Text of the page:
Hundreds of instant noodle packets, enough to fuel a dozen undergraduate careers. Bottles of condiments and other canned foods, enough to fill up a bowling alley.
This viral post of an old man’s house stockpiled with the aforementioned donated items exemplifies the state of charity and social work in Singapore. People want to donate and help, but often these gestures don’t actually benefit the lives of marginalised Singaporeans.
It becomes a spectacle or a PR move, but ultimately leads to waste.
This happens because those who are privileged don’t understand the actual needs and contexts of the disadvantaged communities they want to help.
For instance, corporate sponsored events are scheduled at unrealistic timings—3 PM on weekdays, or 9 AM on a Saturday—when parents need to care for their children. Excursions are arranged only for children, ignorant of the fact that many parents might want to join in, since they hardly have opportunities to spend time with their family.
Further, social workers and volunteers don’t actually want to position the poor as needing to receive services and donations, because it cultivates the myth of the lazy and entitled poor person, and might even inadvertently encourage dependency.
If we, the public, truly want to help, the best solution is often the simplest one: to listen and pay attention to the communities we are already a part of.
Their current framework is one of community development similar to Asset Based Community Development. They empower communities to tap into their own resources and strengths to take charge and collectively solve problems, rather than letting social workers or external institutions prescribe solutions.
Beyond largely serves as a resource mobiliser, or to connect disadvantaged communities to external parties who want to help. Their social workers then collaborate with neighbourhood leaders—volunteers who live in these communities and act as organisers on the ground.
Leaders like Amy, a mother who nearly had palpitations just thinking about being interviewed by yours truly.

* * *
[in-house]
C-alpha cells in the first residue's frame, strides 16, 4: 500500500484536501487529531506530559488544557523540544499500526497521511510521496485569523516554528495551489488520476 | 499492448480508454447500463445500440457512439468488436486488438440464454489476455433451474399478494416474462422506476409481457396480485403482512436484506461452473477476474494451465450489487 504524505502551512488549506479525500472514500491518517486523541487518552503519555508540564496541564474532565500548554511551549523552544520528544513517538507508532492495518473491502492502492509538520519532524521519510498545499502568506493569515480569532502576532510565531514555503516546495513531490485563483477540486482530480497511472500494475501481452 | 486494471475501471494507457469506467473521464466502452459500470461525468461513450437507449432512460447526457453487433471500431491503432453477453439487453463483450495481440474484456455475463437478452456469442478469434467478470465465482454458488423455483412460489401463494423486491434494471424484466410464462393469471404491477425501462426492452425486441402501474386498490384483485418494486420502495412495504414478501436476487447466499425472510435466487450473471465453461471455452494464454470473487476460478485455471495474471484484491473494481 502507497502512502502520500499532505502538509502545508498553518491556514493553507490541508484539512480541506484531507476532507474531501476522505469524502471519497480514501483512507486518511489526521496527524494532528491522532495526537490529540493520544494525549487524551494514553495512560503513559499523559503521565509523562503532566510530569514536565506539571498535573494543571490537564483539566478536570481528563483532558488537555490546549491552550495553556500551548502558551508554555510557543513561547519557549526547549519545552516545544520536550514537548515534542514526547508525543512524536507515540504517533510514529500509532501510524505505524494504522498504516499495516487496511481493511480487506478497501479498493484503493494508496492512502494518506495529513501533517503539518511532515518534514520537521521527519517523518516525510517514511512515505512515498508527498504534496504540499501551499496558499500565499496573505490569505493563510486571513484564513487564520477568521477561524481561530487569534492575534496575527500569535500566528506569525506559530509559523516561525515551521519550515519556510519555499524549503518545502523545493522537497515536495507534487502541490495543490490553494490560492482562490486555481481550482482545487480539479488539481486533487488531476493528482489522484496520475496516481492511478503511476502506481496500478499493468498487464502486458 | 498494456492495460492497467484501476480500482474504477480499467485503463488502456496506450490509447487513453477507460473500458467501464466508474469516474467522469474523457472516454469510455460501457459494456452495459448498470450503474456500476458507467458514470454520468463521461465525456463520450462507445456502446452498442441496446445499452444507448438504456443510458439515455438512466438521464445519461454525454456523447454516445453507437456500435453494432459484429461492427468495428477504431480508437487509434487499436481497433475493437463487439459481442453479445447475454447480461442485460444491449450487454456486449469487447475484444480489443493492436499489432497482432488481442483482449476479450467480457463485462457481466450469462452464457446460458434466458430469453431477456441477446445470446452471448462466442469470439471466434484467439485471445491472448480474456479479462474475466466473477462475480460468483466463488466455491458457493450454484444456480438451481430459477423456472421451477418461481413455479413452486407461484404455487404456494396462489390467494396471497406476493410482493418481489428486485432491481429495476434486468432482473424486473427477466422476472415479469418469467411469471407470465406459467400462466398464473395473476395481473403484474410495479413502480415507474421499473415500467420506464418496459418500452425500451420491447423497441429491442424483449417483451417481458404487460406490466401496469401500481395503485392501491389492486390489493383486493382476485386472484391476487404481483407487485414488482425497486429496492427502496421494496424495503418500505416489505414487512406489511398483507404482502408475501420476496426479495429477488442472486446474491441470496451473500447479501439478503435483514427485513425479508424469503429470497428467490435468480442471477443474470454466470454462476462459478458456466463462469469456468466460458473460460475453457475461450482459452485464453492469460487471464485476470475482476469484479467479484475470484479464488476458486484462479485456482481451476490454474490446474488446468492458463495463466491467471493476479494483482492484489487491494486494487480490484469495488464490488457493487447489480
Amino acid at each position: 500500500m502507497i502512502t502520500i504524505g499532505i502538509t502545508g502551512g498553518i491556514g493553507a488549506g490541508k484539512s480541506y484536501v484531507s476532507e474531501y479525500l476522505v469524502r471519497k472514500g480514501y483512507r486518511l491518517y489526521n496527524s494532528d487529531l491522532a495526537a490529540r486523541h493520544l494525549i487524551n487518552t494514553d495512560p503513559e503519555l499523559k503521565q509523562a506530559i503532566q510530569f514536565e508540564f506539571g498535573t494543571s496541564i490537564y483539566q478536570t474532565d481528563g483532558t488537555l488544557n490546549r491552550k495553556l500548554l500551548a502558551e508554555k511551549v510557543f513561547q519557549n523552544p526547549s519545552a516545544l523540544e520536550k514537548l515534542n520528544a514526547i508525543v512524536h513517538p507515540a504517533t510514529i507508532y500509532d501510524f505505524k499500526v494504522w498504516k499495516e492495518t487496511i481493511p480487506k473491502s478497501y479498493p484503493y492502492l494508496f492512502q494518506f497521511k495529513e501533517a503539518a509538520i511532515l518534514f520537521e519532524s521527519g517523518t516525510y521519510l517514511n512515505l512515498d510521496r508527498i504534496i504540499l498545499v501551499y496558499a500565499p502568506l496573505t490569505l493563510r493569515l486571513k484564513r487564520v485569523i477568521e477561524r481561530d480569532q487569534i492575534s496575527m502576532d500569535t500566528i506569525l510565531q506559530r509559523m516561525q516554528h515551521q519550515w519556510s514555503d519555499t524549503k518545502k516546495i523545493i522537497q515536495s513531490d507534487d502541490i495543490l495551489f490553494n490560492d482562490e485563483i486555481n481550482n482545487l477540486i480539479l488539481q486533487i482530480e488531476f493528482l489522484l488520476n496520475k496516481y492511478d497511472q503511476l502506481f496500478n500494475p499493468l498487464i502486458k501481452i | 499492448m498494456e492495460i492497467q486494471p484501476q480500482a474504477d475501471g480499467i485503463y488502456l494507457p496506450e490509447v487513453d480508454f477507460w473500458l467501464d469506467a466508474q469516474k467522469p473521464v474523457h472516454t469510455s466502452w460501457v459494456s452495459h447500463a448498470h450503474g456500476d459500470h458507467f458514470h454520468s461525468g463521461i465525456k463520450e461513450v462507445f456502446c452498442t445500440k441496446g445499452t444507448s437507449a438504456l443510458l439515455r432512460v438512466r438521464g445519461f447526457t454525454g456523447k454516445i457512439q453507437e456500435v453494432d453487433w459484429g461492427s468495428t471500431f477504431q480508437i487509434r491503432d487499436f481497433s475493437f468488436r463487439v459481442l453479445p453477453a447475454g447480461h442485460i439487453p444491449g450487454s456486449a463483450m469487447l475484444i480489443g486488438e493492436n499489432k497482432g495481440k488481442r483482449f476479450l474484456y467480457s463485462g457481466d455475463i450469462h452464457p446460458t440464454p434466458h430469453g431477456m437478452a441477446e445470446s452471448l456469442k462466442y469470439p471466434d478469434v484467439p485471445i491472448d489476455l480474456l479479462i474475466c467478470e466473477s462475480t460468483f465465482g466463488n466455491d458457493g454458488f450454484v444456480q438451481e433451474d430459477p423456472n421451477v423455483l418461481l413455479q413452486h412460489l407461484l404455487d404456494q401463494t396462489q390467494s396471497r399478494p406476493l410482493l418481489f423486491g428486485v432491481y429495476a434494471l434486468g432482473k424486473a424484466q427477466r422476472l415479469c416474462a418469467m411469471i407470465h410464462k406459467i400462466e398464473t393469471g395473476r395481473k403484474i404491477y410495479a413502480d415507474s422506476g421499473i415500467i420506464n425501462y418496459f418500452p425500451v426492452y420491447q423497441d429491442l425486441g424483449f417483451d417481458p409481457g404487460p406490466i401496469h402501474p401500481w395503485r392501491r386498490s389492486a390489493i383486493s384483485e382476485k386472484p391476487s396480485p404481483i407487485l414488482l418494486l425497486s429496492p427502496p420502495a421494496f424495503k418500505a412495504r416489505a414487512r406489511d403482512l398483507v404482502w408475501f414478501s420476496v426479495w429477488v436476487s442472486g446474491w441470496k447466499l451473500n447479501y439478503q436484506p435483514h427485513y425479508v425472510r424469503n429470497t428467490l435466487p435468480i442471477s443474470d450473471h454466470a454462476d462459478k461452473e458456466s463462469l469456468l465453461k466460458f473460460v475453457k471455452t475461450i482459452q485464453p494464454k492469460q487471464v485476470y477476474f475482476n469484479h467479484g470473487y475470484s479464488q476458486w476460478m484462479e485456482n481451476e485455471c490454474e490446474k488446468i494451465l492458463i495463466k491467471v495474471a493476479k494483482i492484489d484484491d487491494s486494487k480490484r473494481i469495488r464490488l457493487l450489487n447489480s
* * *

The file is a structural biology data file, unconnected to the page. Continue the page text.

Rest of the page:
Amy lives in Jalan Bukit Merah (JBM), a neighbourhood housing low income families in one- and two-room rental flats. Accompanying her is Priya, a community worker with Beyond who’s worked with JBM for 3 years.
Despite being soft spoken and anxious, Amy is your archetypal mother hen who’s larger than life. She’s often on the lookout for the youth and children in her neighbourhood, asking after them and offering to take them under her wing. Often, she reaches out to their parents too.
In a country known for being awkward and sometimes unfriendly, where a stranger chatting you up on public transport is everyone’s worst nightmare, it’s refreshing to see her unabashed concern.
Beyond finds these proactive, selfless citizens through the long-term process of relationship building. As Priya describes, there’s no other way to gain the trust of the community than by truly understanding their worries; through knocking on doors, visiting homes, and showing one’s sincerity to help. Eventually, there will be those willing to step up who become organisers in their community.
Priya’s team of 3 can never meaningfully hope to be in charge of so many families, but through a network of neighbourhood leaders like Amy—one of 10 neighbourhood leaders across 4 blocks in JBM—the community can run on autopilot and take ownership of their own problems.
“They would have often already done their own surveys and spoken to other people,” Priya muses. It’s a stark difference from traditional models where disadvantaged communities are dependent on social services.
“By the time they come to us, there’s already a solution. They’re either reporting it to us, or requesting resources to make these initiatives a reality.”
Tucked away in Buona Vista is the lively neighbourhood of Ghim Moh, where my own family goes to do wet marketing and get haircuts. Aidah, along with Riani and Zilah, are the neighbourhood leaders here in partnership with Beyond.
Recruitment was done—as most things are in these communities—by word of mouth. Whenever Aidah saw youths loitering about, she’d ask if they wanted to join and learn the sport, to channel their free time and energy into something productive.
Now the team convenes three evenings a week. There are only about 10 members now because many are in the midst of exams. Come late October, the full strength of over 20 will return.
The takraw team was originally funded from the couple’s pockets—Aidah works in online sales and her husband is in food delivery. They wanted to cover basic necessities such as water and bread, to be provided after training, but even this puts a strain on lower income families.